What do you do with 300 million photos a day when their “shelf-life” in terms of viewer interest is no longer than a few weeks? You freeze them in what is increasingly being referred to as “cold storage” in the cloud space.
That is what Facebook is exploring according to this InfoWorld article. The article goes into Facebook’s explanation for why cold storage of photos, and from what I understand it comes down to a couple key reasons: they cannot simply delete them and they cannot afford to keep them (on their existing storage infrastructure). Facebook, like any cloud company, or any company for that matter, amasses a huge amount of data on a daily basis. Tiered storage and auto-tiering has taught us to keep the most important data in higher speed storage like SSD or 15,000 RPM HDDs, and move the less frequently accessed data to higher-capacity, lower-cost media like 7200RPM HDDs.
But, even higher capacity, lower cost media like 7200RPM HDDs are overkill for files that may never get looked at again, or at least it may be months, years before they are accessed. When was the last time you looked at the first few Facebook photos or albums you uploaded? For me, it’s been a couple years. Hence, this idea of cold storage. Cold storage is nothing more than high-capacity, lower-cost, and even lower-power storage designed, for the most part, to sit idle until the mother ship comes calling for one of those old photos, or files.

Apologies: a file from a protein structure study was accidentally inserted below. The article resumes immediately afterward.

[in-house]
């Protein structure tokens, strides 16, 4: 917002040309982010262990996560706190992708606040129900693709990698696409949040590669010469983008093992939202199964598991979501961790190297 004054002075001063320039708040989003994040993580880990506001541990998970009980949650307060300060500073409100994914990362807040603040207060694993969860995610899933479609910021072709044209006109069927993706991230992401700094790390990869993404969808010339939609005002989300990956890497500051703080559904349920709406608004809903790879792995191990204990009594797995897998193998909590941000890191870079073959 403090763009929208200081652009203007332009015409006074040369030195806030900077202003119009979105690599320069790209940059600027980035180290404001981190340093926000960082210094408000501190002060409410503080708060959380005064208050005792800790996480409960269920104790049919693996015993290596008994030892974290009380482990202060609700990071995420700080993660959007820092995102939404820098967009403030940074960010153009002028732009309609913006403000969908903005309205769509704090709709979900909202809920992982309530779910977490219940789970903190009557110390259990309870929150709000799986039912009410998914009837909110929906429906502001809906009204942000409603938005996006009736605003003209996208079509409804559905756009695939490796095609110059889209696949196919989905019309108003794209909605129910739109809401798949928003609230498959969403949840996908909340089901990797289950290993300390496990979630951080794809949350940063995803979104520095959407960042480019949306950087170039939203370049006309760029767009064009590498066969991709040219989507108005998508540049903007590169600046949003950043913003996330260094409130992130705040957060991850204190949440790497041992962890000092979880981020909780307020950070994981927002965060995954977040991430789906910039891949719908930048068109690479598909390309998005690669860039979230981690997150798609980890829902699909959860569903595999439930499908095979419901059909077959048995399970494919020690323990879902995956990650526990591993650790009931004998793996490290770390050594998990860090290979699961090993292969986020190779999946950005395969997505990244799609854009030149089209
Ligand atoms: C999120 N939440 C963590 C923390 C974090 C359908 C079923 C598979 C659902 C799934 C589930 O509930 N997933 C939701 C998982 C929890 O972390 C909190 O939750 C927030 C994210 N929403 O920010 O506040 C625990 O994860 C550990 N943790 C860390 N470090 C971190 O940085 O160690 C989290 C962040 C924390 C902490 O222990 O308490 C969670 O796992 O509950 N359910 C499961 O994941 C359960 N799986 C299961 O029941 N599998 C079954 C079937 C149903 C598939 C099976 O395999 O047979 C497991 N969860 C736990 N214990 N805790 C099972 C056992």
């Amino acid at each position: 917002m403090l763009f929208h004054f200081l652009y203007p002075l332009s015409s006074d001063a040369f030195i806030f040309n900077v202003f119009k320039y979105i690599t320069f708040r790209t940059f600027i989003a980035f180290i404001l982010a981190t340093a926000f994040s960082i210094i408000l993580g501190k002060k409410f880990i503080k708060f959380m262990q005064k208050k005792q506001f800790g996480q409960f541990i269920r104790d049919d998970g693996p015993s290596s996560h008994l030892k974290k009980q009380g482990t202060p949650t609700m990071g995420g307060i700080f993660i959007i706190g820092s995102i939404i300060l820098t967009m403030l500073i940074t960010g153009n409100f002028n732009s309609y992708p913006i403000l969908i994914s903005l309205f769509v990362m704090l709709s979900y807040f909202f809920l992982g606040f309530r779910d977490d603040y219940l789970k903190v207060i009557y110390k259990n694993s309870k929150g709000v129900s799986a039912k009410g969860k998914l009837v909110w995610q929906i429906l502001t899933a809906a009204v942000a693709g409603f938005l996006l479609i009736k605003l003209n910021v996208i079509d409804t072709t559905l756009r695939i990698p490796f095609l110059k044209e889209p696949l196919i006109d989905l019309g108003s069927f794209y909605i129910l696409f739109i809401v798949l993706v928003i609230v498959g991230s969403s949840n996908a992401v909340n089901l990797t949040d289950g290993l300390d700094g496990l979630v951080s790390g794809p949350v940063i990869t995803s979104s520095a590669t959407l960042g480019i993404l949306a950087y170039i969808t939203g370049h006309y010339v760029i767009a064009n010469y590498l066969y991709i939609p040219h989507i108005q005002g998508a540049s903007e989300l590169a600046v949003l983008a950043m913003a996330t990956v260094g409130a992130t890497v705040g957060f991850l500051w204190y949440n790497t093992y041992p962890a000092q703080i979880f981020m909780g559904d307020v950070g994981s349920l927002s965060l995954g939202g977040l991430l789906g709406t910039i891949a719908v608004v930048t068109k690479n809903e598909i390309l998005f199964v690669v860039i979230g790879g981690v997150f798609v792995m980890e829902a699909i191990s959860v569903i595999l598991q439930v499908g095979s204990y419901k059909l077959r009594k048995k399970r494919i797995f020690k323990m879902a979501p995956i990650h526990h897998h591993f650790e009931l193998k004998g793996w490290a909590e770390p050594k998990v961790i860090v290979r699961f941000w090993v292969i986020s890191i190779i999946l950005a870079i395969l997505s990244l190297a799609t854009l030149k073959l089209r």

Facebook’s strategy is to utilize their software layer to, first, manage what gets placed in cold storage, the energy it takes to run, and the time it takes to retrieve files. I’m sure there is more to the system, but for simplicity’s sake, let’s say these are the top 3 design considerations. And this makes sense, if you consider what Frank Frankovsky, the ex-Dell man who oversees hardware design at Facebook, said about designing an open storage architecture in this Wired article on Gizmodo:
“We’re taking the same approach we took with servers: Eliminate anything that’s not directly adding value. The really valuable part of storage is the disk drive itself and the software that controls how the data gets distributed to and recovered from those drives. We want to eliminate any ancillary components around the drive – and make it more serviceable.”
The challenge in front of hard drive suppliers like Seagate is how to develop products for an increasing cold storage usage model? No doubt, Amazon’s Glacier and Facebook’s move to cold storage are indications that a growing trend to store massive amounts of seldom-used, but always-needed data will demand a different type of storage device. A storage device with the highest possible capacity and the lowest possible power envelope that seamlessly integrates with existing cloud or traditional IT storage architectures.
When’s the last time you looked at your first Facebook photos?